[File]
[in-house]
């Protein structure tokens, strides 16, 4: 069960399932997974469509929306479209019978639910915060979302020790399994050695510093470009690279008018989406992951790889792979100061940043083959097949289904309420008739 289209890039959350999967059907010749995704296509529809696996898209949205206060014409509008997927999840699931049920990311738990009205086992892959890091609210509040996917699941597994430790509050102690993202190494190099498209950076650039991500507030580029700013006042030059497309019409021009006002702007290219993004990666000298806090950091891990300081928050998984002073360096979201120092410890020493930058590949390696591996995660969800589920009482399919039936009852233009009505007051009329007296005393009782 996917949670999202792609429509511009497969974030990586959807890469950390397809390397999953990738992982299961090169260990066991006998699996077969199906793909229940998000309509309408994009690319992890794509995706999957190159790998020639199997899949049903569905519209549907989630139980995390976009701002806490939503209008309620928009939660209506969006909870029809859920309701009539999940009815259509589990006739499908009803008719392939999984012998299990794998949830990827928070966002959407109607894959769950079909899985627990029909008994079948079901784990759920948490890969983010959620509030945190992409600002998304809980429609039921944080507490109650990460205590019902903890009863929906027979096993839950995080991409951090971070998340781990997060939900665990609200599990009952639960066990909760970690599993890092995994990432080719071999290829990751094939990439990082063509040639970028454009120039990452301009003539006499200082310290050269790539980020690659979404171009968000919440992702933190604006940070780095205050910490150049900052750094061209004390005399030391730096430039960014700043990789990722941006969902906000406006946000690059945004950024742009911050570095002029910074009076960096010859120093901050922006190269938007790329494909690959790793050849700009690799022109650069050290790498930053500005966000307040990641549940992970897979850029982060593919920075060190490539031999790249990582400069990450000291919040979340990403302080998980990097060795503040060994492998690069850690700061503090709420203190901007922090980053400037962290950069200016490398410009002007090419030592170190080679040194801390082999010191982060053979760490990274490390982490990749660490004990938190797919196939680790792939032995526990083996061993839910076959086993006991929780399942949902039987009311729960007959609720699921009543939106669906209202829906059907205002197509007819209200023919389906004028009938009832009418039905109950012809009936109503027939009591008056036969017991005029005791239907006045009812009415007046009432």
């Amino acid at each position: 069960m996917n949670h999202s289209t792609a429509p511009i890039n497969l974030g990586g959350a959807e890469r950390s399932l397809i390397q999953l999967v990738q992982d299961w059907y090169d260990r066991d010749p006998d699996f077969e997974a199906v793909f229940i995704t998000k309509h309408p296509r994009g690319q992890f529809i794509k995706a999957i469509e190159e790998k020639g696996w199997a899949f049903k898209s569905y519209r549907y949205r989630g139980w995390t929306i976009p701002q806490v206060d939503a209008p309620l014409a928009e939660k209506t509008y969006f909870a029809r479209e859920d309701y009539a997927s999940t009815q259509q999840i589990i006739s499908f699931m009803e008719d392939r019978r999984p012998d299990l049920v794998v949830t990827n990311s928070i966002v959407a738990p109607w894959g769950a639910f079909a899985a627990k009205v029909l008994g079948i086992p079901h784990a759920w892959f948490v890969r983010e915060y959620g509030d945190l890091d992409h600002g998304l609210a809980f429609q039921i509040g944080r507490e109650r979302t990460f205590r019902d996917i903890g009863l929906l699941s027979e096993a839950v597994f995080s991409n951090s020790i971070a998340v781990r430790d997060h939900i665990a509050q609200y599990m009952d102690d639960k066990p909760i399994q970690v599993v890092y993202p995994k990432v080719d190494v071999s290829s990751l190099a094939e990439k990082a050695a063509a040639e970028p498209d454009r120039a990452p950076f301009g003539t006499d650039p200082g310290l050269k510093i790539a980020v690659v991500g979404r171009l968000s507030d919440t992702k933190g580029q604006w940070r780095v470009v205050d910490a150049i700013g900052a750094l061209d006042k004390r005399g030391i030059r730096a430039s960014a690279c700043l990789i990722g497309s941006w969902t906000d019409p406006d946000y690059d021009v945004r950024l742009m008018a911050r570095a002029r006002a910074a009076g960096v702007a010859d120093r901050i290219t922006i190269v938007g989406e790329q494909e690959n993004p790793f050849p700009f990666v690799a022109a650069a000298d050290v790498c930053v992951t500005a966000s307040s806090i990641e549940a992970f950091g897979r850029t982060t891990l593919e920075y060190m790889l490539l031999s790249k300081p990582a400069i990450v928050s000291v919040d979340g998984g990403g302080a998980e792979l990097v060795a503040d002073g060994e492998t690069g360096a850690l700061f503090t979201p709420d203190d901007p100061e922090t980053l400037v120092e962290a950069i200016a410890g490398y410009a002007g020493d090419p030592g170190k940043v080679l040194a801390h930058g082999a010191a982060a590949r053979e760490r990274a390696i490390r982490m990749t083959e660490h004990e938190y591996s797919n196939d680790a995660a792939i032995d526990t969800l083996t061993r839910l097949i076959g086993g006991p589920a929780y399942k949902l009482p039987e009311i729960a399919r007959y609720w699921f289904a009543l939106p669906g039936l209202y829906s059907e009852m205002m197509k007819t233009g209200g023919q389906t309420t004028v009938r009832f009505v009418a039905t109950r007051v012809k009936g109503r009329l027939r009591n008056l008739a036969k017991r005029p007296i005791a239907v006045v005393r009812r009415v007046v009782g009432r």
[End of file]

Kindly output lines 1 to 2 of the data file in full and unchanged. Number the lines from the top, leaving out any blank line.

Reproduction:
[in-house]
């Protein structure tokens, strides 16, 4: 069960399932997974469509929306479209019978639910915060979302020790399994050695510093470009690279008018989406992951790889792979100061940043083959097949289904309420008739 289209890039959350999967059907010749995704296509529809696996898209949205206060014409509008997927999840699931049920990311738990009205086992892959890091609210509040996917699941597994430790509050102690993202190494190099498209950076650039991500507030580029700013006042030059497309019409021009006002702007290219993004990666000298806090950091891990300081928050998984002073360096979201120092410890020493930058590949390696591996995660969800589920009482399919039936009852233009009505007051009329007296005393009782 996917949670999202792609429509511009497969974030990586959807890469950390397809390397999953990738992982299961090169260990066991006998699996077969199906793909229940998000309509309408994009690319992890794509995706999957190159790998020639199997899949049903569905519209549907989630139980995390976009701002806490939503209008309620928009939660209506969006909870029809859920309701009539999940009815259509589990006739499908009803008719392939999984012998299990794998949830990827928070966002959407109607894959769950079909899985627990029909008994079948079901784990759920948490890969983010959620509030945190992409600002998304809980429609039921944080507490109650990460205590019902903890009863929906027979096993839950995080991409951090971070998340781990997060939900665990609200599990009952639960066990909760970690599993890092995994990432080719071999290829990751094939990439990082063509040639970028454009120039990452301009003539006499200082310290050269790539980020690659979404171009968000919440992702933190604006940070780095205050910490150049900052750094061209004390005399030391730096430039960014700043990789990722941006969902906000406006946000690059945004950024742009911050570095002029910074009076960096010859120093901050922006190269938007790329494909690959790793050849700009690799022109650069050290790498930053500005966000307040990641549940992970897979850029982060593919920075060190490539031999790249990582400069990450000291919040979340990403302080998980990097060795503040060994492998690069850690700061503090709420203190901007922090980053400037962290950069200016490398410009002007090419030592170190080679040194801390082999010191982060053979760490990274490390982490990749660490004990938190797919196939680790792939032995526990083996061993839910076959086993006991929780399942949902039987009311729960007959609720699921009543939106669906209202829906059907205002197509007819209200023919389906004028009938009832009418039905109950012809009936109503027939009591008056036969017991005029005791239907006045009812009415007046009432």